The Rhode Island Airport Corporation has tapped the breaks but isn’t going to stop with plans a $100 million air cargo facility to replace current UPS and FedEx operations adjacent to Airport …
The Rhode Island Airport Corporation has tapped the breaks but isn’t going to stop with plans a $100 million air cargo facility to replace current UPS and FedEx operations adjacent to Airport Road.
In response to Warwick Beacon questions whether work on the south air cargo facility would proceed this month even though the City Council has not considered the sale of the rights of way to three streets in the area of a proposed earthen berm and wall to insulate the adjoining residential community from visual and noise pollution, John Goodman, assistant vice president of media and public relations wrote the following email Friday:
“At this time RIAC is going to let the FAA regulatory process play out and the estimated time frame is about 2 years. If and when we have any updates, we will reach out to you.”
Asked if this meant site preparation would not commence this month as planned, Goodman replied by email, “To clarify, the two year timeline is for the City’s legal challenge of the EA (Environmental Assessment). As we indicated in our letter to the City, we’re moving forward with the project albeit without the wall at this time as we do not have the property rights from the city.”
Through its attorney Steve Taber, who represented the city when RIAC sought FAA approval to lengthen Runway 5-25, the airport’s main south/north runway so as to provide the capability of non stop coast to coast flights, the city filed a motion to intervene in the FAA’s findings of the air cargo proposal. Earlier this year the FAA issued a FONSI, (finding of no significant impact) of the environmental assessment of the project performed by AECOM for RIAC.
During the process of the EA, the city pressed for the extension of the berm alongside Strawberry Field Road West to Post Road and an on airport traffic system what would enable vehicles, especially large trailer trucks, to access the Airport Connector without traveling on local roads.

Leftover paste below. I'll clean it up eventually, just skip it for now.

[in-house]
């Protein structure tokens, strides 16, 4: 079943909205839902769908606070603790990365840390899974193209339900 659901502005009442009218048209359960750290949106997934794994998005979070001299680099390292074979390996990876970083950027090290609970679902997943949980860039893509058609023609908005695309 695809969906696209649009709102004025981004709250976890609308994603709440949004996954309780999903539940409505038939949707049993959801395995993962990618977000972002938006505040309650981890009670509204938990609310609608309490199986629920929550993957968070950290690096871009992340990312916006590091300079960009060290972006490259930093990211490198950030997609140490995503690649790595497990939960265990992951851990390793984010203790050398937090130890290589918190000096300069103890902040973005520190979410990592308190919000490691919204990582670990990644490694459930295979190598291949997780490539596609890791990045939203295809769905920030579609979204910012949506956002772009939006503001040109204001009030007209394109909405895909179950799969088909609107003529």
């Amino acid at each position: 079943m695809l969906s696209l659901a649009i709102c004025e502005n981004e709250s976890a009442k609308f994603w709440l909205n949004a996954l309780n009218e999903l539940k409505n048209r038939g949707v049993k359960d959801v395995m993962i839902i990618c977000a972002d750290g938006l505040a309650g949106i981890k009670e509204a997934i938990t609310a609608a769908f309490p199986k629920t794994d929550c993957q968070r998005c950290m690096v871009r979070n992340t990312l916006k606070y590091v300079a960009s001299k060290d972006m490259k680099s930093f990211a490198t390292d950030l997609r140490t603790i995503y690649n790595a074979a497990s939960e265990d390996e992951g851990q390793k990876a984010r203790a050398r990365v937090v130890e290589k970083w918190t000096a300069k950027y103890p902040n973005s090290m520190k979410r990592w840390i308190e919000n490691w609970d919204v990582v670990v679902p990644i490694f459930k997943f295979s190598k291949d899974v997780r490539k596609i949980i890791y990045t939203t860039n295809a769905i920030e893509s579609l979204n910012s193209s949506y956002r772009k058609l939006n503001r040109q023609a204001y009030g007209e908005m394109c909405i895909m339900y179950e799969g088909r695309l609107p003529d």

RIAC officials verbally agreed to the city’s requests, getting the FAA to agree to the berm and wall although it will not pay for it because it finds it of little value. RIAC has indicated it will pay for the wall but not to the full length sought by the city. RIAC is also seeking bids for the design of a rotary to enable tractor trailers to access the Airport Connector without circulating in front of the terminal or using local roads.
Mayor Frank Picozzi is adamant that air cargo vehicles not have access to Main Avenue that could bring additional traffic on Greenwood Bridge and the stretch of Main Avenue to Route 95.
Picozzi knows of RIAC’s promises, but he’s not prepared to sign off on the sale of the rights of way or the FONSI.
“If you’re giving us everything we want,” Picozzi said of RIAC on Saturday, “then write it down. It’s as simple as that.”
Picozzi said he’s learned from his budget agreement with schools to appropriate additional funds with the caveat if the state increased funding the money would go to the city. When the state increased the funding, however, schools successfully argued to keep about $700,000 the mayor thought should go back to the city. He wants an MOU (Memorandum of Understanding) with RIAC.
“It’s (RIAC) a government agency, it’s not a hand shake deal,” he said.